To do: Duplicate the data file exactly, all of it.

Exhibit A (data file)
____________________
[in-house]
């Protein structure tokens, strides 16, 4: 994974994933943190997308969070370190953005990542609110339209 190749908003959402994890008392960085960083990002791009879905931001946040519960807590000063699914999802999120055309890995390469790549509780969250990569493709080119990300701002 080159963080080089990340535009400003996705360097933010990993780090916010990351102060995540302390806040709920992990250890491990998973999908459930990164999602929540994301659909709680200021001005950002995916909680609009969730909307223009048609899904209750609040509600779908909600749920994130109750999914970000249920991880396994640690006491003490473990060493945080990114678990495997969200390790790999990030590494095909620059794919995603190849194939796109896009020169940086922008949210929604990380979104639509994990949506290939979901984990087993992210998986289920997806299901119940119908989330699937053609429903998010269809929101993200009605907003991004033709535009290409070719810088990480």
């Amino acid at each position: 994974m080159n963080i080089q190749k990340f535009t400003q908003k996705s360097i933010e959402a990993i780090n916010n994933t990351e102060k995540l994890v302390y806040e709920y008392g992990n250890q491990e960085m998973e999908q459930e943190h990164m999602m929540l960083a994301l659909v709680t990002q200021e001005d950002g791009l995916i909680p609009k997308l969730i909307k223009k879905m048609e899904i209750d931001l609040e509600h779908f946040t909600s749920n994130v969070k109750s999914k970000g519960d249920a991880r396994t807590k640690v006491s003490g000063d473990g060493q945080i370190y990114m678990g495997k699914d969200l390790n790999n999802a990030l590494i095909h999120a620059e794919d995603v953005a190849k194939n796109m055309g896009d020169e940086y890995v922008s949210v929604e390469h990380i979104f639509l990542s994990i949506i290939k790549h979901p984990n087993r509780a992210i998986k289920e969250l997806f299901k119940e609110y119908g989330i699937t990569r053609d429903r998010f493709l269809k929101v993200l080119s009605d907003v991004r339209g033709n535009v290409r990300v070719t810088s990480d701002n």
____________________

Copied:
[in-house]
């Protein structure tokens, strides 16, 4: 994974994933943190997308969070370190953005990542609110339209 190749908003959402994890008392960085960083990002791009879905931001946040519960807590000063699914999802999120055309890995390469790549509780969250990569493709080119990300701002 080159963080080089990340535009400003996705360097933010990993780090916010990351102060995540302390806040709920992990250890491990998973999908459930990164999602929540994301659909709680200021001005950002995916909680609009969730909307223009048609899904209750609040509600779908909600749920994130109750999914970000249920991880396994640690006491003490473990060493945080990114678990495997969200390790790999990030590494095909620059794919995603190849194939796109896009020169940086922008949210929604990380979104639509994990949506290939979901984990087993992210998986289920997806299901119940119908989330699937053609429903998010269809929101993200009605907003991004033709535009290409070719810088990480």
């Amino acid at each position: 994974m080159n963080i080089q190749k990340f535009t400003q908003k996705s360097i933010e959402a990993i780090n916010n994933t990351e102060k995540l994890v302390y806040e709920y008392g992990n250890q491990e960085m998973e999908q459930e943190h990164m999602m929540l960083a994301l659909v709680t990002q200021e001005d950002g791009l995916i909680p609009k997308l969730i909307k223009k879905m048609e899904i209750d931001l609040e509600h779908f946040t909600s749920n994130v969070k109750s999914k970000g519960d249920a991880r396994t807590k640690v006491s003490g000063d473990g060493q945080i370190y990114m678990g495997k699914d969200l390790n790999n999802a990030l590494i095909h999120a620059e794919d995603v953005a190849k194939n796109m055309g896009d020169e940086y890995v922008s949210v929604e390469h990380i979104f639509l990542s994990i949506i290939k790549h979901p984990n087993r509780a992210i998986k289920e969250l997806f299901k119940e609110y119908g989330i699937t990569r053609d429903r998010f493709l269809k929101v993200l080119s009605d907003v991004r339209g033709n535009v290409r990300v070719t810088s990480d701002n």